Conners v. Social Security Administration

Filing 14

MEMORANDUM OPINION AND ORDER denying Plaintiff's appeal and directing the Clerk to close the case. Signed by Magistrate Judge Beth Deere on 3/9/10. (hph)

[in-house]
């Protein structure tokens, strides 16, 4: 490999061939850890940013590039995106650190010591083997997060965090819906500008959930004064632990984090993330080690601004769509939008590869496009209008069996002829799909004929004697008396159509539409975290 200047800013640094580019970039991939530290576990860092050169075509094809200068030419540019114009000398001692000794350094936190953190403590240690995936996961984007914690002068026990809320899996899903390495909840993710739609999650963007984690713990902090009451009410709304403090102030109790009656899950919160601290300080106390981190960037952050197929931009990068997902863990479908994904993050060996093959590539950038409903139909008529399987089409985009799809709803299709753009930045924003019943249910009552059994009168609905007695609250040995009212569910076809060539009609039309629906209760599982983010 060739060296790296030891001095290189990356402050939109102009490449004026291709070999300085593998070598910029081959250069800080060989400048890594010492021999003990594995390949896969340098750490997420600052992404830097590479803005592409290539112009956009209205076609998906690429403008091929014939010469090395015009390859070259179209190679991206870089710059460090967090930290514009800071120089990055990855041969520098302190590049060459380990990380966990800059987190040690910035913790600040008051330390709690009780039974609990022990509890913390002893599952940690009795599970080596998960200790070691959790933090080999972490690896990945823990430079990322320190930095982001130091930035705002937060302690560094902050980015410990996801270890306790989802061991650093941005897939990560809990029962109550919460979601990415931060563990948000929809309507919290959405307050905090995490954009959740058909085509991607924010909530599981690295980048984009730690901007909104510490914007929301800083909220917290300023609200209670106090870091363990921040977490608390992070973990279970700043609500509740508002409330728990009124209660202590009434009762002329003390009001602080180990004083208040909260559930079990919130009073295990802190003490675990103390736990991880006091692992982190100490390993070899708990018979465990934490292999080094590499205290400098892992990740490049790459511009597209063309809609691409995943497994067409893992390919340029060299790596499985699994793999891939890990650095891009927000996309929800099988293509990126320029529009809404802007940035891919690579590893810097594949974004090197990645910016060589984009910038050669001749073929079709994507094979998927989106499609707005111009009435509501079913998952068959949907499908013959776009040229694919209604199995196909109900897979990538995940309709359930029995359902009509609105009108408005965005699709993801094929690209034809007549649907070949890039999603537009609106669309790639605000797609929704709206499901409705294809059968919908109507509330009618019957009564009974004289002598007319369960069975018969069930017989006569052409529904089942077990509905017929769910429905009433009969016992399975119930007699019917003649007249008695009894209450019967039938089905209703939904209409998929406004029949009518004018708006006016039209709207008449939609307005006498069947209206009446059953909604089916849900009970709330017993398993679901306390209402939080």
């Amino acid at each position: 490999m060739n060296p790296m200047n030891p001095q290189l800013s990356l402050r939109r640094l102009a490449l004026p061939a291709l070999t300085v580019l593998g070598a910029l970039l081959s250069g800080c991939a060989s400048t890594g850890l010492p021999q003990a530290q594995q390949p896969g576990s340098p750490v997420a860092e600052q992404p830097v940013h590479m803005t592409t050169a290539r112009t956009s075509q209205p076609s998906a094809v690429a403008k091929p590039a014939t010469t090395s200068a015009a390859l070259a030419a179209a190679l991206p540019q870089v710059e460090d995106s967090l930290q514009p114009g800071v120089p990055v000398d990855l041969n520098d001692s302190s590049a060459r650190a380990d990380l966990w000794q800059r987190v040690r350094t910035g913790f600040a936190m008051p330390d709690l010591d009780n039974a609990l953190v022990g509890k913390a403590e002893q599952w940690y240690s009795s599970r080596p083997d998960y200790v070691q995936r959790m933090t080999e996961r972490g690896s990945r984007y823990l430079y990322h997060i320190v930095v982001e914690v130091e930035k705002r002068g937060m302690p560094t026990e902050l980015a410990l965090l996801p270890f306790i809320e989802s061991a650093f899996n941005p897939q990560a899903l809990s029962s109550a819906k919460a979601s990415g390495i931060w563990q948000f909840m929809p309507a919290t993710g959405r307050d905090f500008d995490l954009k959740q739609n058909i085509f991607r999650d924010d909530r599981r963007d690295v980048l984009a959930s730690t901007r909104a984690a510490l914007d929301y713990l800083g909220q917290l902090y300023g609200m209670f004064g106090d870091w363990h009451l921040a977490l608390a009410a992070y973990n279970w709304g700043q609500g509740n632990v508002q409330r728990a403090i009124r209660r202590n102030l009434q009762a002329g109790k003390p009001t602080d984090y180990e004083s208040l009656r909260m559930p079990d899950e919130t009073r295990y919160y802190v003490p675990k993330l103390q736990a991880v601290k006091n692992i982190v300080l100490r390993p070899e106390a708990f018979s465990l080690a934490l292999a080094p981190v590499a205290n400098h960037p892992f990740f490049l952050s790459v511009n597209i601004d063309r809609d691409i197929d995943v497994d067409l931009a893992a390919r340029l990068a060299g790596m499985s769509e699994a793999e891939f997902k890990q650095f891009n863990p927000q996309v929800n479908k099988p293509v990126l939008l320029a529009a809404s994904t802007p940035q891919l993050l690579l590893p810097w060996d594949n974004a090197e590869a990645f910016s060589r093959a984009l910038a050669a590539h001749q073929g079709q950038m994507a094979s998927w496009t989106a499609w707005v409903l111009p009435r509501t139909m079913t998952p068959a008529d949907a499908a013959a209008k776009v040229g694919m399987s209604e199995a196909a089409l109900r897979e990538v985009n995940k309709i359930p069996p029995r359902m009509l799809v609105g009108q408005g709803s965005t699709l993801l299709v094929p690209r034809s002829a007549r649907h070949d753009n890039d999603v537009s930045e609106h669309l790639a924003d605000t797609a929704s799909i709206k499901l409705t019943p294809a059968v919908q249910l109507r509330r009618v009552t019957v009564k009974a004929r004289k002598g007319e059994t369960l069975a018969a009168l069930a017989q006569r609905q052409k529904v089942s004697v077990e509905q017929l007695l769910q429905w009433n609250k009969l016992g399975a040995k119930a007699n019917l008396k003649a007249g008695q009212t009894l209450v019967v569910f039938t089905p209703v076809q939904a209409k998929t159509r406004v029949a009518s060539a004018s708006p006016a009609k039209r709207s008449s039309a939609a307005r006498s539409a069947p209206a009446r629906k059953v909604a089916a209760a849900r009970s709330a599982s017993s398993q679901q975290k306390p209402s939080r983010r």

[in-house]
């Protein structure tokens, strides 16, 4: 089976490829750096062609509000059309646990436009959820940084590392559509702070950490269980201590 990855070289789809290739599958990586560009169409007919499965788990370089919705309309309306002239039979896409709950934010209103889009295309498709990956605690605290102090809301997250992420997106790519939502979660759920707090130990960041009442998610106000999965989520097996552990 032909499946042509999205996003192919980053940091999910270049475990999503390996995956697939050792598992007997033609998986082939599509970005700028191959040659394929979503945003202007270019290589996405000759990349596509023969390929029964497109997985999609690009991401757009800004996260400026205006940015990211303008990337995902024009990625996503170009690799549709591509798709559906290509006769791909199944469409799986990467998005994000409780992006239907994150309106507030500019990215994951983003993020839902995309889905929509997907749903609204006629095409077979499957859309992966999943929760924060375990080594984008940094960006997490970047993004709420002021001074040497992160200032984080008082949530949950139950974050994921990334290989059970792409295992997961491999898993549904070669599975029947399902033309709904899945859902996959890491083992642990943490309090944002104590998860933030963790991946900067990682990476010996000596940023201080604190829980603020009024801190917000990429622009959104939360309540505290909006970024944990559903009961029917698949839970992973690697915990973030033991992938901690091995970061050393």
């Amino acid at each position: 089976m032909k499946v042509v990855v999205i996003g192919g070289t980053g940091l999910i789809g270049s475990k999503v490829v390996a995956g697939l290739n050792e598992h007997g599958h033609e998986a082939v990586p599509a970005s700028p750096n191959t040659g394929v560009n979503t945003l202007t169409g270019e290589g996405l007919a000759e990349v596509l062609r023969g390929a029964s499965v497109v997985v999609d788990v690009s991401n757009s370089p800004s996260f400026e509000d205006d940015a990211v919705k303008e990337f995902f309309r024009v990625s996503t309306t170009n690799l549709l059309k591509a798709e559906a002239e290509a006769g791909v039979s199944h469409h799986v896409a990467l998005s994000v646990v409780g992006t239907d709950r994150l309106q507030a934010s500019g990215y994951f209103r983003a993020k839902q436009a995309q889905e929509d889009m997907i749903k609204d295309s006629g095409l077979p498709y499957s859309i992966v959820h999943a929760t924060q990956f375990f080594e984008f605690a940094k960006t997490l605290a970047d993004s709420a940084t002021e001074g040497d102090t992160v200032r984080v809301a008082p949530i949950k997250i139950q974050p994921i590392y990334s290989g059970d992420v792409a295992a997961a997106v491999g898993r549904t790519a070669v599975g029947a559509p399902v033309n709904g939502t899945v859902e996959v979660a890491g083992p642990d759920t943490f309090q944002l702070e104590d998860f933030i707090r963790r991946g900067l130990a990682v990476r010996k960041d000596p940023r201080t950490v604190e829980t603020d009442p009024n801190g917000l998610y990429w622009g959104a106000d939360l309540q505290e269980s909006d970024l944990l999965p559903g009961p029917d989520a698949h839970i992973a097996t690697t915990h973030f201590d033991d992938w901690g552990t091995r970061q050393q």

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IN THE UNITED STATES DISTRICT COURT E A S T E R N DISTRICT OF ARKANSAS W E S T E R N DIVISION J A S M I N E CONNERS V. CASE NO. 4:09CV00024-BD PLAINTIFF M I C H A E L J. ASTRUE, Commissioner, Social Security Administration DEFENDANT M E M O R A N D U M OPINION AND ORDER P la in tif f Jasmine Conners has appealed the final decision of the Commissioner of th e Social Security Administration (the "Commissioner") denying her claim for S u p p le m e n ta l Security Income ("SSI") benefits under Title XVI of the Social Security A c t (the "Act"). For reasons that follow, the decision of the Administrative Law Judge (" A L J " )1 is affirmed. I. Procedural History: P la in tif f filed an application for SSI benefits on April 21, 2006. Plaintiff alleges s h e became disabled on March 13, 2005, as a result of mental impairment.2 The ALJ held a hearing on March 20, 2008, and Plaintiff appeared with her attorney David Hendrix. The ALJ received testimony from Plaintiff; Plaintiff's aunt and former guardian; 1 The Honorable Don Curdie, Administrative Law Judge. At the administrative hearing, Plaintiff's representative amended the alleged o n s e t date to March 13, 2005. (Tr. 610) This date immediately follows the most recent p rio r determination of the Commissioner to deny disability benefits to Plaintiff. (Tr. 343349) 2 Christine McClina; and vocational expert Charles Turner ("VE").3 On May 30, 2008, the A L J issued a decision denying Plaintiff benefits. (Tr. 13-32) Plaintiff filed the current C o m p la in t for Review of Decision (docket entry #2) on January 14, 2009. II. B ackground: A t the time of the hearing, Plaintiff was a 19-year-old female with an eighth grade e d u c a tio n . She had never attempted employment and had no past relevant work e x p e rie n c e . (Tr. 594) P la in tif f was under the age of eighteen at the time of the filing of the application f o r SSI. She reached the age of majority on March 14, 2007, prior to the hearing and d e c is io n issued by the ALJ. Plaintiff notes that the ALJ correctly evaluated her a p p lic a tio n under both the adolescent and adult standards for disability (#12). While P la in tif f "does not concede the correctness of the ALJ's decision concerning the a d o le s c e n t standards," she does not allege any error in the ALJ's determination regarding th e adolescent standard (#12, fn. 1). Instead, Plaintiff alleges the ALJ erred when d e c id in g , under the adult standard, that Plaintiff could perform a significant number of jo b s that exist in the national economy. It appears that the beginning of the administrative hearing was not recorded or tra n s c rib e d for the record. (Tr. 589-611) Neither party has asserted that information m a te ria l to this Court's review was omitted from the transcript. 2 3 III. F in d in g s of the ALJ:4 The ALJ followed the required five-step sequential analysis set out in the social s e c u rity regulations, 20 C.F.R. 416.920, finding that since Plaintiff attained the age of e ig h te e n : (1) she had not engaged in substantial gainful activity; (2) she continued to s u f f e r from "severe impairments" as that term is interpreted for purposes of the Social S e c u rity Regulations; (3) Plaintiff did not have an impairment, or combination of im p a irm e n ts, that rose to the level of severity for any impairment listed in Appendix 1 to S u b p a rt P, Regulation No. 4; (4) she did not have any past relevant work; but (5) Plaintiff re ta in e d the residual functional capacity ("RFC") to perform the full range of work at all e x e rtio n a l levels with only nonexertional impairments. At step five, the ALJ found that a s ig n if ic a n t number of jobs existed in the economy which Plaintiff was capable of p e rf o rm in g . P la in tif f contends the ALJ's finding that she could perform a significant number of jo b s that existed in the national economy is not supported by substantial evidence. Plaintiff does not allege any specific errors of law. The Defendant argues that the ALJ's d e c is io n is supported by substantial evidence because: (1) the ALJ properly assessed P la in tif f 's RFC; and (2) the ALJ presented the VE with a properly phrased hypothetical. The Court has reviewed the Commissioner's determination under the adolescent s ta n d a rd for disability and finds the determination was supported by substantial evidence in the record. Plaintiff does not contest the adolescent determination. Accordingly, the C o u rt will address only Plaintiff's allegation of error under the adult standard. 3 4 IV. L e g a l Analysis: In reviewing the ALJ's decision, this Court must determine whether there is s u b s ta n tia l evidence in the administrative record to support the Commissioner's decision. 42 U.S.C. 405(g). This review function is limited, and the decision of the ALJ must be a f f irm e d "if the record contains substantial evidence to support it." Edwards v. Barnhart, 3 1 4 F.3d 964, 966 (8th Cir. 2003). "Substantial evidence is less than a preponderance but e n o u g h so that a reasonable mind could find it adequate to support the decision." Id. Evidence that both supports and detracts from the ALJ's decision must be considered, but th e decision cannot be reversed "merely because there exists substantial evidence s u p p o rtin g a different outcome." Id. "Rather, if, after reviewing the record, . . . it is p o s s ib le to draw two inconsistent positions from the evidence and one of those positions re p re se n ts the [ALJ's] findings, we must affirm the decision of the [ALJ]." Young v. A p fe l, 221 F.3d 1065, 1068 (8th Cir. 2000) (citations and quotations omitted). Thus, the C o u rt's function on review is to determine whether the Commissioner's decision is s u p p o rte d by substantial evidence on the record as a whole and whether it is based on le g a l error. Long v. Chater, 108 F.3d 185, 187 (8th Cir. 1997); see also, 42 U.S.C. 405(g). 4 A. P la in tiff's Residual Functional Capacity: T h e ALJ bears the initial responsibility for assessing Plaintiff's RFC. Anderson v. S h a la la , 51 F.3d 777, 779 (8th Cir. 1995). Plaintiff's RFC is what she can do despite her lim ita tio n s . 20 C.F.R. 416.945 (2003). In determining Plaintiff's RFC, the ALJ has a d u ty to establish, by competent medical evidence, the physical and mental activity that P la in tif f can perform in a work setting, after giving appropriate consideration to all of her im p a irm e n ts. Ostronski v. Chater, 94 F.3d 413, 418 (8th Cir. 1996). The ALJ must d e te rm in e the Plaintiff's RFC based on all relevant evidence, including medical records, o b s e rv a tio n s of treating physicians and others, and Plaintiff's own descriptions of her lim ita tio n s . Baldwin v. Barnhart, 349 F.3d 549, 556 (8th Cir. 2003); Pearsall v. M a s s a n a r i, 274 F.3d 1211, 1217 (8th Cir. 2001). The ALJ determined that Plaintiff maintained the RFC to perform a full range of w o rk at all exertional levels with only nonexertional impairments. (Tr. 28-30) The ALJ f o u n d no physically limiting impairments. Mentally, the ALJ determined that Plaintiff w a s limited to a work environment where interpersonal contact is incidental to the tasks p e rf o rm e d , the complexity of tasks is learned and performed by rote, with few variables, re q u irin g little individual judgment, and with simple, direct, and concrete supervision. (Tr. 28) 5 1. P h y s ic a l Residual Functional Capacity: T h e record contains substantial evidence to support the ALJ's physical RFC d e te rm in a tio n . Plaintiff did not allege any physical limitations in her disability related f ilin g s . (Tr. 79) At the administrative hearing, she stated that she could not sit for long p e rio d s of time because she liked to move around. (Tr. 595) Plaintiff stated that she re c e n tly suffered a minor injury to her left knee. (Tr. 595) Plaintiff also complained of c ra m p in g in her back when lifting heavy objects. Plaintiff had not sought treatment for h e r back. (Tr. 596) It appears Plaintiff never alleged disability from, or sought treatment for, a p h ys ic a l impairment, and none of the medical records evidence a physical impairment. Accordingly, the ALJ properly determined Plaintiff could physically perform a full range o f work at all exertional levels. 2. M e n ta l Residual Functional Capacity: T h e record shows, and the ALJ found, that Plaintiff had some limitations in her m e n ta l functioning. Plaintiff's difficulties in school evidenced a limited ability to read. She had additional deficiencies in arithmetic and spelling. (Tr. 369) Plaintiff, however, d id not have significant problems concentrating on class work or staying on task. (Tr. 3 6 9 -3 7 0 ) 6 In early adolescence, Plaintiff had friends and the ability to make new friends. She g e n e ra lly got along with her teachers. Plaintiff, however, did not get along with her aunt o r siblings. (Tr. 401) Plaintiff could take care of her personal hygiene and help around th e house. Plaintiff could even use public transportation by herself. (Tr. 402) Early cognitive testing showed Plaintiff had borderline intellectual functioning, w ith a full scale IQ of 74. (Tr. 557) It was noted, however, that the test results u n d e re s tim a te d Plaintiff's abilities because she was not taking her prescribed m e d ic a tio n s . (Tr. 554-555) Later cognitive testing showed similar results, also while P la in tif f was not taking her medication. (Tr. 167-174) Plaintiff underwent a Consultative Examination at United Family Services on N o v e m b e r 15, 2004. (Tr. 146-150) In addition, Plaintiff engaged in therapy at United F a m ily Services from November 15, 2004, until September 30, 2005. (Tr. 151-166) P la in tif f 's initial diagnoses were depressive disorder, attention deficit hyperactivity d is o rd e r ("ADHD"), oppositional defiant disorder, and borderline intellectual functioning, w ith an assigned Global Assessment of Functioning ("GAF") score of 54.5 (Tr. 149) A lth o u g h social difficulties were noted, Plaintiff occasionally babysat on the weekends to e a rn money. The examination showed "no major medical or mental health problems" at The Diagnostic and Statistical Manual of Mental Disorders (4th ed.) (DSM-IV), p u b lish e d by the American Psychiatric Association, states that a GAF of 51 to 60 in d ic a te s moderate symptoms or moderate difficulty in social, occupational, or school f u n c tio n in g (DSM-IV 32). 7 5 that time. (Tr. 148) Plaintiff had glasses, but refused to wear them. She was prescribed A d d e rra ll, but refused to take it. (Tr. 148) Monthly therapy reports showed some p ro g re s s , with GAF scores ranging from 45 to 55.6 (Tr. 151-166) P la in tif f attended therapy at Arkansas Behavioral Health Care from March 8, 2 0 0 6 , until October 23, 2007. (Tr. 183-235) She attended individual and family c o u n s e lin g sessions for depressive disorder and ADHD. (Tr. 197) Plaintiff's problems w e re being defensive, easily offended, and paranoid, with a history of low self-esteem a n d abandonment by her parents. (Tr. 183-235) During this time, Plaintiff was taking c o u rs e s at Job Corps while attempting to earn a General Educational Development c e rtif ic a te ("GED"). Plaintiff was admitted to BridgeWay after she acted "really badly" a t Job Corps, refused to take her medication, and threatened suicide. (Tr. 206, 242) Plaintiff was placed in BridgeWay for inpatient treatment from August 29, 2007, u n til September 4, 2007, under the supervision of Dr. Richard Owings. (Tr. 236-332) At th e time of her admittance, Plaintiff was prescribed Abilify and Focalin. Dr. Owings d is c o n tin u e d Focalin and prescribed a regimen of Ability and Prozac, which Plaintiff to le ra te d well. (Tr. 237, 243) Plaintiff showed fair judgment and insight, linear and goalo rie n te d thought processes, average intelligence, and the ability to concentrate and recall in f o rm a tio n . (Tr. 239, 243) Dr. Owings' preliminary impression was major depressive A GAF of 41 to 50 indicates "any serious impairment in social, occupational, or s c h o o l functioning (e.g., no friends, unable to keep a job)" (DSM-IV 32). 8 6 episode, single. (Tr. 240) Plaintiff's admission GAF score was 20.7 (Tr. 241) No a d d itio n a l GAF scores were assigned in progress reports or at discharge. Plaintiff repeatedly expressed a desire to return to Job Corps, at one point voicing c o n c e rn that she would get behind in her classes. (Tr. 318) Dr. Owings believed Plaintiff h a d the ability to participate in Job Corps. (Tr. 240) Dr. Owings expressed some concern w ith Plaintiff's stated goal to get on disability. (Tr. 237, 294) Dr. Owings encouraged P la in tif f to use Job Corps to gain skills for employment. (Tr. 237, 294) After two days of th e ra p y, Plaintiff's stated goal was to return to Job Corps, get her GED certificate, and f in d employment. (Tr. 296) On September 4, 2007, Plaintiff was discharged to Job Corps, where she resided at th e time. Plaintiff's prognosis upon discharge was "[f]air based on compliance and s e v e rity of illness." (Tr. 241) Plaintiff repeatedly stated that she was not suicidal. After d is c h a rg e from BridgeWay, Plaintiff attended two therapy sessions at Arkansas B e h a v io ra l Health Care on October 2, 2007, and October 9, 2007, and stated her intent to g e t out of Job Corps. (Tr. 201, 202) Plaintiff saw Dr. Haroon for medication m a n a g e m e n t and complained of sleepiness. Dr. Haroon adjusted Plaintiff's doses of m e d ic a tio n . (Tr. 200, 203, 204, 205) It appears Plaintiff did not seek therapy, treatment, o r medication management after October 23, 2007. A GAF of 11 to 20 indicates "some danger of hurting self or others (e.g., suicidal a tte m p ts without clear expectation of death; frequently violent; manic excitement)" (D S M -IV 32). 9 7 Plaintiff was hospitalized in Baptist Health Medical Center from January 2, 2008, u n til January 9, 2008, under the supervision of Dr. Greg Kaczenski. (Tr. 333-335) The A L J held the administrative record open after the hearing so that Plaintiff could provide th e records for this hospitalization. (Tr. 598) Dr. Kaczenski diagnosed Plaintiff with schizophrenia, undifferentiated type. (Tr. 3 3 3 ) Upon hospitalization, Plaintiff had a GAF score of 20.8 She reported being off her m e d ic a tio n s since August, 2007. During hospitalization, Plaintiff underwent supportive in te rv e n tio n s , group therapy, and occupational therapy. (Tr. 333) No progress reports w e re provided for Plaintiff's therapy.9 No subsequent or discharge GAF scores were p ro v id e d . Dr. Kaczenski did not diagnose Plaintiff with her previous diagnoses of d e p re s s iv e disorder, ADHD, oppositional defiant disorder, or borderline intellectual f u n c tio n in g . (Tr. 335) There is little explanation and no clinical or diagnostic testing to s u p p o rt Dr. Kaczenski's diagnosis. On January 9, 2008, Plaintiff was discharged with no restrictions on her activities. (Tr. 333) She was instructed to follow up with Centers for Youth and Family on January 2 5 , 2008. No follow-up documents appear in the record. Plaintiff testified that she was A GAF of 11 to 20 indicates "some danger of hurting self or others (e.g., suicidal a tte m p ts without clear expectation of death; frequently violent; manic excitement)" (D S M -IV 32). The "progress record" provided by Plaintiff is one page and pertains only to J a n u a ry 2, 2008, the first day of Plaintiff's hospitalization. (Tr. 335) 10 9 8 unable to find transportation to her follow-up appointments. (Tr. 592) Plaintiff, however, h a d been able to use public transportation independently since at least thirteen years of a g e . (Tr. 402) It is difficult to determine the impact of Plaintiff's GAF scores on her RFC. The re c o rd shows only two assessed GAF scores between September 30, 2005, and March 20, 2 0 0 8 , the date of the administrative hearing. Both GAF scores were 20, which is e x tre m e ly low. (Tr. 241, 333) Both assessments were made when Plaintiff was n o n c o m p lia n t with medication, at an initial assessment upon hospitalization, and by d o c to rs who had no previous interaction or treatment history with Plaintiff.1 0 These a s s e s sm e n ts appear to represent temporary low points in Plaintiff's functioning.1 1 T h e ALJ noted Plaintiff's failure to take prescribed medication or consistently seek tre a tm e n t. Plaintiff takes issue with the ALJ's suggestion that she would have a higher le v e l of functioning if she were medically compliant. The record, however, clearly shows P la in tif f 's improvement when compliant with prescribed medication. Plaintiff even te s tif ie d that she did not have trouble getting along with others when she took her p re s c rib e d medication. (Tr. 593) Plaintiff acknowledged as much by attempting to discredit some of Dr. Owings' p ro g re s s remarks because of his "limited knowledge of [Plaintiff's] history" (#12, p. 91 0 ). Dr. Owings encouraged Plaintiff to use Job Corps to gain skills for employment, in s te a d of seeking disability. (Tr. 237, 294) Clearly, a person with a consistent assessed G A F score of 20 would not be employable. 11 11 10 Plaintiff contends the ALJ failed to consider why Plaintiff was noncompliant. Plaintiff stated that her medication made her feel funny, dizzy, and sometimes sleepy. (Tr. 592, 598) When noncompliant, Plaintiff would sleep until 1:00 or 2:00 in the a f te rn o o n . (Tr. 604) When Plaintiff complained about the side effects of her medication, P la in tif f 's doctors would switch medication or adjust the dosages. Plaintiff's former g u a rd ia n , Ms. McClina, testified that part of the reason for Plaintiff's failure to take her m e d ic a tio n was that she did not want her friends to know she needed medication. (Tr. 603) U ltim a te ly, the ALJ determined that Plaintiff was limited to a work environment w h e re interpersonal contact is incidental to the tasks performed, the complexity of tasks is le a rn e d and performed by rote, with few variables, requiring little individual judgment, a n d with simple, direct, and concrete supervision. (Tr. 28) Although some evidence c o u ld support a different outcome, the ALJ relied on enough evidence in the record that a re a s o n a b le mind could find adequate to support the decision. See Edwards, 314 F.3d at 9 6 6 (substantial evidence is enough that a reasonable mind could find it adequate to s u p p o rt the decision; a Court cannot reverse the decision merely because substantial e v id e n c e exists supporting a different outcome). A t the administrative hearing, Plaintiff testified that her hospitalizations resulted f ro m disruptive behavior and a failure to get along with others. (Tr. 591) The a d m in is tra tiv e record evidences Plaintiff's defensiveness and conflict with peers. With 12 few exceptions, however, Plaintiff was cooperative with therapists and doctors. The A L J 's determination that Plaintiff was limited to a work environment where interpersonal c o n ta c t is incidental to the tasks performed adequately addressed Plaintiff's limited ability to interact with others when noncompliant with prescribed medication. It appears when medically compliant, this limitation is unnecessary. Plaintiff te s tif ie d that she did not have trouble getting along with others when she took her m e d ic a tio n as prescribed. (Tr. 593) If an impairment can be controlled by treatment or m e d ic a tio n , it cannot be considered disabling. Roth v. Shalala, 45 F.3d 279, 282 (8th Cir. 1 9 9 5 ); Stout v. Shalala, 988 F.2d 853, 855 (8th Cir. 1993). The ALJ limited Plaintiff to jobs where the complexity of tasks is learned and p e rf o rm e d by rote, with few variables, requiring little individual judgment. Substantial e v id e n c e in the record supports the finding that Plaintiff retained at least this limited a b ility. The record shows that during therapy, Plaintiff's cognition and thought processes w e re intact and she was generally focused or attentive. (Tr. 243, 301, 302, 306, 307, 311, 3 1 2 , 315, 316, 318, 319, 322) Plaintiff described her limitations in this area as being able to remember only one thing, instead of two. (Tr. 593) Ms. McClina testified that P la in tif f could remember to do two things, but not three. (Tr. 604) Plaintiff testified that p a rt of her problem was that she did not want to do certain things until she was told she h a d to. (Tr. 593, 595) 13 At the time of the administrative hearing, Plaintiff spent her days at home w a tc h in g television and using the computer. (Tr. 594) She would sleep until 1:00 or 2:00 in the afternoon. (Tr. 604) She testified that she would spend all day on Facebook, a s o c ia l networking website. (Tr. 599) Plaintiff would send, receive, read, and respond to e m a il from friends. (Tr. 600) She was also able to shop for groceries. (Tr. 597) The record shows that Plaintiff had little difficulty engaging in tasks she wanted to e n g a g e in, even when noncompliant with prescribed medication. The ALJ's finding that P la in tif f could learn and perform repetitive tasks with few variables and little individual ju d g m e n t is easily supported by the record. The ALJ's final nonexertional restriction was limiting Plaintiff to jobs with simple, d ire c t, and concrete supervision. (Tr. 28) During therapy, Plaintiff was consistently able to follow directives and verbalize her understanding of instructions. (Tr. 300, 303, 308, 3 0 9 , 310, 313, 317, 320, 321, 323) The lack of ambiguity in supervision could also lessen p o te n tia l conflict between Plaintiff and an employer. The record does not seriously call in to question Plaintiff's ability to comply with simple, direct, and concrete directives, e v e n when noncompliant with prescribed medication. B. V o c a tio n a l Evidence and Significant Number of Jobs in the Economy: If Plaintiff cannot perform her past relevant work, the ALJ must find that a s ig n if ic a n t number of jobs exist in the economy which Plaintiff was capable of 14 performing.1 2 In general, if Plaintiff suffered from nonexertional impairments that limited h e r ability to perform a full range of work, the ALJ would be required to utilize testimony o f a VE. Groeper v. Sullivan, 932 F.2d 1234, 1235 n. 1 (8th Cir. 1991). In order for the V E 's testimony to constitute substantial evidence, it must be in response to a properly p h ra s e d hypothetical question which accurately describes Plaintiff's limitations. Hunt v. B a rn h a r t, 250 F.3d 622, 625 (8th Cir. 2001). The ALJ found that Plaintiff's nonexertional impairments limited her to a work e n v iro n m e n t where interpersonal contact is incidental to the tasks performed, the c o m p le x ity of tasks is learned and performed by rote, with few variables, requiring little in d iv id u a l judgment, and with simple, direct, and concrete supervision. (Tr. 28) Accordingly, the ALJ called a VE to provide occupational evidence. (Tr.608-610) The A L J accurately described Plaintiff's limitations in a legally sufficient hypothetical q u e s tio n posed to the VE. (Tr. 608-609) See Haggard v. Apfel, 175 F.3d 591, 595 (8th C ir. 1999) (hypothetical is sufficient if it sets forth the impairments accepted by the ALJ a s true); see also Section A., supra. The VE testified that an individual with Plaintiff's limitations could perform light e x e rtio n , unskilled jobs as a maid or hotel cleaner.1 3 (Tr. 609) While there is no bright 12 Plaintiff did not have any past relevant work. At the time of the hearing, there were approximately 125,000 of these jobs re g io n a lly, and 880,000 in the United States. 15 13 line rule regarding the number of jobs in the economy, it appears the Commissioner c o m f o rta b ly met his burden in this respect. See Jenkins v. Bowen, 861 F.2d 1083, 1087 (8 th Cir. 1988)(500 jobs were a legally sufficient significant number to meet the C o m m is s io n e r's burden). Accordingly, the Commissioner met his burden of showing that a significant number of jobs existed in the economy which Plaintiff was capable of p e rf o rm in g . V. Conclusion: T h e re is substantial evidence in the record to support the Commissioner's denial of b e n e f its to Plaintiff. It appears, as the ALJ recognized, that Plaintiff suffered at least one s e v e re impairment. There is sufficient evidence in the record, however, to support the A L J 's assessment that Plaintiff retained the capacity to perform a significant number of jo b s in the national economy. Accordingly, Plaintiff's appeal is DENIED. The Clerk is d ire c te d to close the case. IT IS SO ORDERED this 9th day of March, 2010. ____________________________________ U N IT E D STATES MAGISTRATE JUDGE 16